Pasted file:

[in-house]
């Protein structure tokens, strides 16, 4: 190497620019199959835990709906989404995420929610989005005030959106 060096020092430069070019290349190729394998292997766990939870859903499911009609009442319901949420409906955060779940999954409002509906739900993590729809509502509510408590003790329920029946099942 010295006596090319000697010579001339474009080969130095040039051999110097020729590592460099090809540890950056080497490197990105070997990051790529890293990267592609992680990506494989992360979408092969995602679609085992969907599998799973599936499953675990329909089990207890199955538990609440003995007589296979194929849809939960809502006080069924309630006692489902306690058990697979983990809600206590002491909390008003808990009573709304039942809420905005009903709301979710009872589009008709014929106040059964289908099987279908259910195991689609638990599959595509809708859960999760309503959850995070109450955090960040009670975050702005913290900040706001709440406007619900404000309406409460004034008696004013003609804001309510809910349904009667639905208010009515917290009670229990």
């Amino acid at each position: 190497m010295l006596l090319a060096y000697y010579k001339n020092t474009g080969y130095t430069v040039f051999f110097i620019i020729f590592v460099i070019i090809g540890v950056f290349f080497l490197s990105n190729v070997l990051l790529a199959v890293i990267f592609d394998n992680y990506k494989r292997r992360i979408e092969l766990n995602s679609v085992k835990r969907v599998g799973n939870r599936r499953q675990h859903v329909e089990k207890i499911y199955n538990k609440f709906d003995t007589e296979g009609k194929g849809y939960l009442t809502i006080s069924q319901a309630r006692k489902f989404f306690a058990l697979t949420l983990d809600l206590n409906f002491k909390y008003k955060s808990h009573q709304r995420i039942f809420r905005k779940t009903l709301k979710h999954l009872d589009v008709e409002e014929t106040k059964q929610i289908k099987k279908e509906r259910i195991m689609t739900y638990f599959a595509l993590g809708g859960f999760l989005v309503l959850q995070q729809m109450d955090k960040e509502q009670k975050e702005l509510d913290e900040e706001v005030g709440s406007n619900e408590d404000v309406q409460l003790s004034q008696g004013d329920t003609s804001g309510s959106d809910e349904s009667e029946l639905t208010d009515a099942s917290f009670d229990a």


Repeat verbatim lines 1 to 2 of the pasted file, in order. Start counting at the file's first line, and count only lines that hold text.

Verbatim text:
[in-house]
């Protein structure tokens, strides 16, 4: 190497620019199959835990709906989404995420929610989005005030959106 060096020092430069070019290349190729394998292997766990939870859903499911009609009442319901949420409906955060779940999954409002509906739900993590729809509502509510408590003790329920029946099942 010295006596090319000697010579001339474009080969130095040039051999110097020729590592460099090809540890950056080497490197990105070997990051790529890293990267592609992680990506494989992360979408092969995602679609085992969907599998799973599936499953675990329909089990207890199955538990609440003995007589296979194929849809939960809502006080069924309630006692489902306690058990697979983990809600206590002491909390008003808990009573709304039942809420905005009903709301979710009872589009008709014929106040059964289908099987279908259910195991689609638990599959595509809708859960999760309503959850995070109450955090960040009670975050702005913290900040706001709440406007619900404000309406409460004034008696004013003609804001309510809910349904009667639905208010009515917290009670229990």